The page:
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Bat spit puts a shine on Madagascan coffee

In the rich volcanic soil of Madagascar's Itasy province grows a coffee that's coveted by bats and humans alike.

But for farmer Nirina Malala Ravaonasolo, the fact that the winged mammals come to nibble on the beans is not a nuisance.

Bat spit makes this already expensive coffee even more valuable.

(SOUNDBITE) (Malagasy) NIRINA MALALA RAVAONASOLO, PRESIDENT OF A WOMEN'S BOURBON POINTU COFFEE CULTIVATORS GROUP IN ITASY, SAYING:

"We can live off coffee today. Before, it was of no interest to the inhabitants of Itasy, but now we can make a living. If production continues to grow, we can harvest more and more tonnes.

Farmers around the world are turning to premium and rare beans to shore up their incomes amid a global glut in more run-of-the-mill coffee that has driven down prices.

Here they grow bourbon pointu beans which sell for $101 per pound, more than 50 times the price of commodity grade coffee.

But when wild bats chew on the beans a reaction between their digestive fluids and the outside air results in coffee with a uniquely smooth flavor, according to customers. And that sends the price even higher.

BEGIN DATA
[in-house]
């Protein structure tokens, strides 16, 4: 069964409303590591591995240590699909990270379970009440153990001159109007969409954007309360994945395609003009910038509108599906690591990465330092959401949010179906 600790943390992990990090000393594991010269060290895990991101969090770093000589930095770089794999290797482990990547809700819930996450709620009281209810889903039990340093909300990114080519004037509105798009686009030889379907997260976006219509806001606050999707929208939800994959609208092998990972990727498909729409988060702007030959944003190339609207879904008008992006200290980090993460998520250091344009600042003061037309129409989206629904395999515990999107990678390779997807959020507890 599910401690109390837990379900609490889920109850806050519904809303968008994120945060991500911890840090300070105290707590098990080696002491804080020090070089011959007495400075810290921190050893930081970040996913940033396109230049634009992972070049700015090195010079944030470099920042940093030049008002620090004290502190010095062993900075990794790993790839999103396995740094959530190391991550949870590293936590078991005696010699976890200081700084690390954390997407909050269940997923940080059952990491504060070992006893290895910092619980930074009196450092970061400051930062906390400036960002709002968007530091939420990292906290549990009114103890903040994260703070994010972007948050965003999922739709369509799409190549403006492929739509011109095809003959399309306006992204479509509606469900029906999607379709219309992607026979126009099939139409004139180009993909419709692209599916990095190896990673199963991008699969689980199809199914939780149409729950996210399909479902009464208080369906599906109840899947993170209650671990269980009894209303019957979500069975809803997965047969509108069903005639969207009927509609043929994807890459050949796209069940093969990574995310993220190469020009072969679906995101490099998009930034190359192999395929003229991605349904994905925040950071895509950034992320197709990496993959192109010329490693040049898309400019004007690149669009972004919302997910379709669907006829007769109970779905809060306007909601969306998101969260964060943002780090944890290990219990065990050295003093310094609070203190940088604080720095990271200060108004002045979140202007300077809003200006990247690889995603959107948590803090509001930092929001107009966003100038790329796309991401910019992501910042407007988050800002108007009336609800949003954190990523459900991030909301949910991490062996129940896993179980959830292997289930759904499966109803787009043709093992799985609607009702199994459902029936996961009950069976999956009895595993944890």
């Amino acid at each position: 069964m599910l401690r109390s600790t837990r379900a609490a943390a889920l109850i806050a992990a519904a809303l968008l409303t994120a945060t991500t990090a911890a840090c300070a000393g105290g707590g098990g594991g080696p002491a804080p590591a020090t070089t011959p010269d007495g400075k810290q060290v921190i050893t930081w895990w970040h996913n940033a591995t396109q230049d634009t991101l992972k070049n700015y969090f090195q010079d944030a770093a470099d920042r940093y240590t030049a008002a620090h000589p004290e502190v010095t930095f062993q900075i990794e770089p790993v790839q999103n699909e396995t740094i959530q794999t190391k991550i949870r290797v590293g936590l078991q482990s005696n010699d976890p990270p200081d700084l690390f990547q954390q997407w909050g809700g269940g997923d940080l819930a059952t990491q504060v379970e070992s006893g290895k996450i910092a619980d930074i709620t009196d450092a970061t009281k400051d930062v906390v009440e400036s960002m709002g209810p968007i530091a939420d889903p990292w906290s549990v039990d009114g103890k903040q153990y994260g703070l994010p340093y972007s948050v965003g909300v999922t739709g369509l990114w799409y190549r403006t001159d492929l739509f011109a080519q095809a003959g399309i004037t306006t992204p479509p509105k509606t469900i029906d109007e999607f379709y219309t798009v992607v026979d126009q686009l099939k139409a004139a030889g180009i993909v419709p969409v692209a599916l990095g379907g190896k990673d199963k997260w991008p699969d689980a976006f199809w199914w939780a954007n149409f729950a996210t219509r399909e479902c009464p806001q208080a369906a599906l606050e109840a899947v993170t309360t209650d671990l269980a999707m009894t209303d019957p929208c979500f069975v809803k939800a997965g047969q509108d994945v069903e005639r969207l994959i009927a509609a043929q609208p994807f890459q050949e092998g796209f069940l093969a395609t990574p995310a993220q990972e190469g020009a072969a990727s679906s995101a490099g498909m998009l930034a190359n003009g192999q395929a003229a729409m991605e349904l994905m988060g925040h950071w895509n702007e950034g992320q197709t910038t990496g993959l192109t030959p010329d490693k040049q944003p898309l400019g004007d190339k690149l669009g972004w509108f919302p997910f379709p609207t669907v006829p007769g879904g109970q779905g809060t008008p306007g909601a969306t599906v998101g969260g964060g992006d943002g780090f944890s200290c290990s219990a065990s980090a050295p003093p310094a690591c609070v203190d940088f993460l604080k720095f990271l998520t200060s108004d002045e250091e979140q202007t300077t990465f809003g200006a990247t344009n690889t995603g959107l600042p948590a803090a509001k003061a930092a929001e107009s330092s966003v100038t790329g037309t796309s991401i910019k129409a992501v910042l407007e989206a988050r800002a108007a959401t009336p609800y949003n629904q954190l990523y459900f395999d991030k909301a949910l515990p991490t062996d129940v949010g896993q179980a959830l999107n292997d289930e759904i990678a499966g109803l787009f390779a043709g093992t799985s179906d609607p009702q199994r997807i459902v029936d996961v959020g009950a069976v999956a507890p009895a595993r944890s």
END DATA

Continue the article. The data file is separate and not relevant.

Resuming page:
Animal involvement in coffee production is not new - Southeast Asia's Kopi Luwak coffee comes from beans salvaged from civet cat excrement; Thailand has elephant dung coffee; and there's a Costa Rican bat coffee.

But this may be the first time such coffee is being commercially produced in Africa, according to one specialist buyer.

It's the brainchild of farmer Jacques Ramarlah.

Two years ago he introduced the beans to the area, and after seeing bats nibbling on them he now wants to focus on the premium product.

(SOUNDBITE) (French) JACQUES RAMARLAH, FOUNDER OF THE KAFEN RAZANA BOURBON POINTU COFFEE BRAND, SAYING:

"Next year, we will ask farmers to focus only on the coffee chewed by bats. This means the farmers will harvest only the mature seeds and that will improve the quality of our harvest."

The global specialty coffee market is forecast to hit $83.6 billion in 2025, more than double its 2018 size and Ramarlah wants to meet that demand.

His farmers produced two tonnes of coffee this year but plan to reach 20 tonnes by 2021.